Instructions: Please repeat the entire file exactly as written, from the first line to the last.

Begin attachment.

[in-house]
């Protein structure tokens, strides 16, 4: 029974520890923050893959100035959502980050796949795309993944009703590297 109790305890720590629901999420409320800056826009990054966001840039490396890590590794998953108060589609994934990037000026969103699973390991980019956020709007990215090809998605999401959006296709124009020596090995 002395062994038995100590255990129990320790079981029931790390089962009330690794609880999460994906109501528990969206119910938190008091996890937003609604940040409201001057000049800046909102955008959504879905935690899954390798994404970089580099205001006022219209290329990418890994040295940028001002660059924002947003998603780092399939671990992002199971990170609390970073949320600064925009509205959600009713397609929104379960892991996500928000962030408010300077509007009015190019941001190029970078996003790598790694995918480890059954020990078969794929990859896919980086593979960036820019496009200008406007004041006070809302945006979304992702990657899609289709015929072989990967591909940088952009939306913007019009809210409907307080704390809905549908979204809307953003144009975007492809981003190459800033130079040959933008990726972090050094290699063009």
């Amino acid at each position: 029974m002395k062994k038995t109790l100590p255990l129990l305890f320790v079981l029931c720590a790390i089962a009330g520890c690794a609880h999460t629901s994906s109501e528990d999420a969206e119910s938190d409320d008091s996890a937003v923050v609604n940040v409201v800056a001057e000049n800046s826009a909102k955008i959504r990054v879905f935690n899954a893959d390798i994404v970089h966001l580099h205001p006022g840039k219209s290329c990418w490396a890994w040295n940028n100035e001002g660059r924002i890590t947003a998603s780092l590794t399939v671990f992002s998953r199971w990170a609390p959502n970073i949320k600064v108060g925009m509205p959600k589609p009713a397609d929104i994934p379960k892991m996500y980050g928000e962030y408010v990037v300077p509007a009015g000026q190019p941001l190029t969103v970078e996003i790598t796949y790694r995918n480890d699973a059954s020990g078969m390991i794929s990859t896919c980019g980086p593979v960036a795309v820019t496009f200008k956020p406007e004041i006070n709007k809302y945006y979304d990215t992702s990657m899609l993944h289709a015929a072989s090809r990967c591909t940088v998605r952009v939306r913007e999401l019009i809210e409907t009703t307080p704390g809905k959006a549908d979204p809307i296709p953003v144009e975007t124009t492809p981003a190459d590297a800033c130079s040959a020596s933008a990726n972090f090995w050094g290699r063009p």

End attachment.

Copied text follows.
[in-house]
């Protein structure tokens, strides 16, 4: 029974520890923050893959100035959502980050796949795309993944009703590297 109790305890720590629901999420409320800056826009990054966001840039490396890590590794998953108060589609994934990037000026969103699973390991980019956020709007990215090809998605999401959006296709124009020596090995 002395062994038995100590255990129990320790079981029931790390089962009330690794609880999460994906109501528990969206119910938190008091996890937003609604940040409201001057000049800046909102955008959504879905935690899954390798994404970089580099205001006022219209290329990418890994040295940028001002660059924002947003998603780092399939671990992002199971990170609390970073949320600064925009509205959600009713397609929104379960892991996500928000962030408010300077509007009015190019941001190029970078996003790598790694995918480890059954020990078969794929990859896919980086593979960036820019496009200008406007004041006070809302945006979304992702990657899609289709015929072989990967591909940088952009939306913007019009809210409907307080704390809905549908979204809307953003144009975007492809981003190459800033130079040959933008990726972090050094290699063009």
């Amino acid at each position: 029974m002395k062994k038995t109790l100590p255990l129990l305890f320790v079981l029931c720590a790390i089962a009330g520890c690794a609880h999460t629901s994906s109501e528990d999420a969206e119910s938190d409320d008091s996890a937003v923050v609604n940040v409201v800056a001057e000049n800046s826009a909102k955008i959504r990054v879905f935690n899954a893959d390798i994404v970089h966001l580099h205001p006022g840039k219209s290329c990418w490396a890994w040295n940028n100035e001002g660059r924002i890590t947003a998603s780092l590794t399939v671990f992002s998953r199971w990170a609390p959502n970073i949320k600064v108060g925009m509205p959600k589609p009713a397609d929104i994934p379960k892991m996500y980050g928000e962030y408010v990037v300077p509007a009015g000026q190019p941001l190029t969103v970078e996003i790598t796949y790694r995918n480890d699973a059954s020990g078969m390991i794929s990859t896919c980019g980086p593979v960036a795309v820019t496009f200008k956020p406007e004041i006070n709007k809302y945006y979304d990215t992702s990657m899609l993944h289709a015929a072989s090809r990967c591909t940088v998605r952009v939306r913007e999401l019009i809210e409907t009703t307080p704390g809905k959006a549908d979204p809307i296709p953003v144009e975007t124009t492809p981003a190459d590297a800033c130079s040959a020596s933008a990726n972090f090995w050094g290699r063009p």